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Veterinary Medicine

Animal Behavior Column: Introducing a new family member to your pet - Part I

February 3, 2012

As I prepare to add a new little one to my human family, I think back to the day I brought my oldest son home from the hospital almost nine years ago.

Boy and puppyI could not have imagined how tired I would be and how much effort recovering and taking care of a newborn would be. People tell you that having a baby changes everything, and until it happens to you, I don’t think anyone really knows what that means.

My house until that point had been Noah’s Ark.  Animals of all shapes and sizes dictated my daily routine. I had read and prepared, and thought I had done everything right. There were still more than a few adjustments as my new routine became dictated by my son.

One of the biggest worries a new parent may have is whether their dog or cat will adjust to the new baby. The introduction of new family members (of any kind!) is a big stressor on the current residents. I have found both personally and professionally that this is the hardest to predict ahead of time. I had a dog who was very stressed by young children who visited, but was patient and tolerant of mine as they grew up.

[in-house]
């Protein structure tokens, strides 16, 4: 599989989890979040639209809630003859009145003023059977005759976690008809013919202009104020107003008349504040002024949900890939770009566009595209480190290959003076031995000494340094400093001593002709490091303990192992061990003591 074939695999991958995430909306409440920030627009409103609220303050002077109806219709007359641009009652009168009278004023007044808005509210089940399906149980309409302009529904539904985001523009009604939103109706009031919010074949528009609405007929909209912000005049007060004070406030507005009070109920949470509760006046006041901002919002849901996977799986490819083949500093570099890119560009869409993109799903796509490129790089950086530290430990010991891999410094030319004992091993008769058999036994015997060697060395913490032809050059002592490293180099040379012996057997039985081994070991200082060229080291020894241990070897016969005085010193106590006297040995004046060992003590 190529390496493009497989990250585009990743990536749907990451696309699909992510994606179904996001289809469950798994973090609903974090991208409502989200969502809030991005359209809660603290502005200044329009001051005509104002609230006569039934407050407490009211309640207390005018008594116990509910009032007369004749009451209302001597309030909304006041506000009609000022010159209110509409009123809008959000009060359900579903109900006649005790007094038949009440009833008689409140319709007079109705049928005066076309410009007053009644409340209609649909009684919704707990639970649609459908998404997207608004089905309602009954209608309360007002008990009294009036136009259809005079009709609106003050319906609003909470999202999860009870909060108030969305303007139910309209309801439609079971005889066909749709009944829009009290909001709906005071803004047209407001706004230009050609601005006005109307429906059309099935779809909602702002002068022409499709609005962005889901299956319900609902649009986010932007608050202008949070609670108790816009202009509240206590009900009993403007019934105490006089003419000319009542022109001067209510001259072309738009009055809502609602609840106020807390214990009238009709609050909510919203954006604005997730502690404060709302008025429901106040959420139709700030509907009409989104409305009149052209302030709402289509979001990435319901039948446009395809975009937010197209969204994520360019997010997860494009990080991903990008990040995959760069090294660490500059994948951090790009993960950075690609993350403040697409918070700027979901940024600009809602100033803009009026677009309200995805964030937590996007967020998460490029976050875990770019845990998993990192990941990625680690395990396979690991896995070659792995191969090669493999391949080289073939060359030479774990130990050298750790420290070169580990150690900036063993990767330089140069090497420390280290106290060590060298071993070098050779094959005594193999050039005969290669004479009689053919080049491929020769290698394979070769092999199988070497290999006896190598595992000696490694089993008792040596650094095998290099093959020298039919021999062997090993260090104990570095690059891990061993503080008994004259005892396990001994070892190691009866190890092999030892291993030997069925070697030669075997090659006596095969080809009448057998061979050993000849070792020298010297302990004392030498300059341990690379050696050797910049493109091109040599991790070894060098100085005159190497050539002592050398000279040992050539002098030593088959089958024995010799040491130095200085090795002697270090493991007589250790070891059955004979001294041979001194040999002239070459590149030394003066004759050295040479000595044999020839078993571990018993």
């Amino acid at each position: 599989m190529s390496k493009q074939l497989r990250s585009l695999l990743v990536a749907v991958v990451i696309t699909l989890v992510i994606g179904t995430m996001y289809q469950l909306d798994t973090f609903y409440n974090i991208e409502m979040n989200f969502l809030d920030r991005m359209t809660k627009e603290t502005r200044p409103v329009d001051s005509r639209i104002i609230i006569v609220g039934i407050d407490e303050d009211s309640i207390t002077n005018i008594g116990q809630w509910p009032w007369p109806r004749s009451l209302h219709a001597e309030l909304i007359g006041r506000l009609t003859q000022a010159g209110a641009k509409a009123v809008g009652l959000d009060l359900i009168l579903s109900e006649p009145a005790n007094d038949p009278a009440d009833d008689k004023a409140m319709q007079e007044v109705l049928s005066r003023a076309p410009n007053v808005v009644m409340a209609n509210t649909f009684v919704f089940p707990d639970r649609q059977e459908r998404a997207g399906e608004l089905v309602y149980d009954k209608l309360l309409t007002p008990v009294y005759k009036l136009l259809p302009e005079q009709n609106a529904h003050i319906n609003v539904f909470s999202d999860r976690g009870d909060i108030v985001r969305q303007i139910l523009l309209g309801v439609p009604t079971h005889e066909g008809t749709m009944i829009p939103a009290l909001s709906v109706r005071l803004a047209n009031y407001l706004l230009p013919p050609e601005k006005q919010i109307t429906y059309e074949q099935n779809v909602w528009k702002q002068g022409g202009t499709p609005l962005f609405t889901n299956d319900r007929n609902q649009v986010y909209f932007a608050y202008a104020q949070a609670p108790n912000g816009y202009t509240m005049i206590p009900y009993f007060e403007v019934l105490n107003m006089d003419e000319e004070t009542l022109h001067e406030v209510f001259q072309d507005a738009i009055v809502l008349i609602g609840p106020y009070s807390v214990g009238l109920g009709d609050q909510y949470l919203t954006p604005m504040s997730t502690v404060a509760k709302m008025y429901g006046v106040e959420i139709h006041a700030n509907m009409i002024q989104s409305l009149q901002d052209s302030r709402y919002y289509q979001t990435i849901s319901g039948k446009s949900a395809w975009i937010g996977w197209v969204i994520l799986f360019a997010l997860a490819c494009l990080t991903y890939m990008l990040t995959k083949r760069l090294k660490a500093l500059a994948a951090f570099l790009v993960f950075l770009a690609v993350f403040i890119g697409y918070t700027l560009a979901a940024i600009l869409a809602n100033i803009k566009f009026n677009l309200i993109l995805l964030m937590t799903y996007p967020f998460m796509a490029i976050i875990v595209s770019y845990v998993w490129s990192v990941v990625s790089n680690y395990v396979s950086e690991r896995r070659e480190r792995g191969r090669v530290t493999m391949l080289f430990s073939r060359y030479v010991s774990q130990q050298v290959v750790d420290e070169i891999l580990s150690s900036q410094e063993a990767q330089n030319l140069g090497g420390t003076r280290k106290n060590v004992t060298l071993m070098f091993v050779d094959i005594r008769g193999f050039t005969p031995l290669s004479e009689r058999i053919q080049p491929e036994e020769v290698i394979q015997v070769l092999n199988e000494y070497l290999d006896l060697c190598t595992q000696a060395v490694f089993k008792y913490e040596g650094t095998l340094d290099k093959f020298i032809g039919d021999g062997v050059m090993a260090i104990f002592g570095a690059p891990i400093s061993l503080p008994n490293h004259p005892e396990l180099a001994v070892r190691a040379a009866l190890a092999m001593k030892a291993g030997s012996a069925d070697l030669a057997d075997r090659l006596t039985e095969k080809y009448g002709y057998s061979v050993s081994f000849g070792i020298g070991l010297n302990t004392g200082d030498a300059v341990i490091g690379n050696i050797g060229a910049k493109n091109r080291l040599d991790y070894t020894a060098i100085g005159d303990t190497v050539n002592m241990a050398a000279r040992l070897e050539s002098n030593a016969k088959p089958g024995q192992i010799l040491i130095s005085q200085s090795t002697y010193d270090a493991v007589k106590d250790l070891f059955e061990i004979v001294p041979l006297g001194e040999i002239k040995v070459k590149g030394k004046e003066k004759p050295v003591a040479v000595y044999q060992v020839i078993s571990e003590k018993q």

If you are expecting a new baby and your pet displays these behaviors, you will want to address them in the months before baby:

·        Reacts to strangers and other children with discomfort.  Pets may be uncomfortable with new people, particularly if they move suddenly. Helping pets coping with their nervousness can be key to a good adjustment to a new addition.

·        Competes over “resources.”  A pet may perceive that a child is competing with them for a toy. Kids want to play with the toys with the pet, and often the pet doesn’t view it the same way.

·        Aggressive toward other animals in the home. Not all aggression towards other pets translates to the potential to act aggressively toward children, but when pets compete over your attention, they may develop a problem competing over your with young children too.

·        Fearful of noises. If household noises and sounds scare your pet now, imagine their stress level when crying, banging and stomping are daily additions. 

·        Habitual barking or meowing. Imagine laying your child down for a nap after an hour of trying to get him to sleep, and having a barking dog or loud cat wake him up. Tired parents might revolt! It is very helpful to get your pet’s vocalization behavior under control before baby comes.

·        Out of your verbal control. If you don’t have verbal control over your pet now, you are going to be very frustrated later when you don’t have a hand free and can’t run after them. Basic obedience and cooperation between you and your pet is so important.

More next time about actually making the adjustment to bringing baby home!

This column is written by Dr. Jennie Willis, an instructor of animal behavior at Colorado State University and owns a private consulting business, which provides counseling for problem pets and their people. 


Contact: Dell Rae Moellenberg
E-mail: DellRae.Moellenberg@colostate.edu
Phone: (970) 491-6009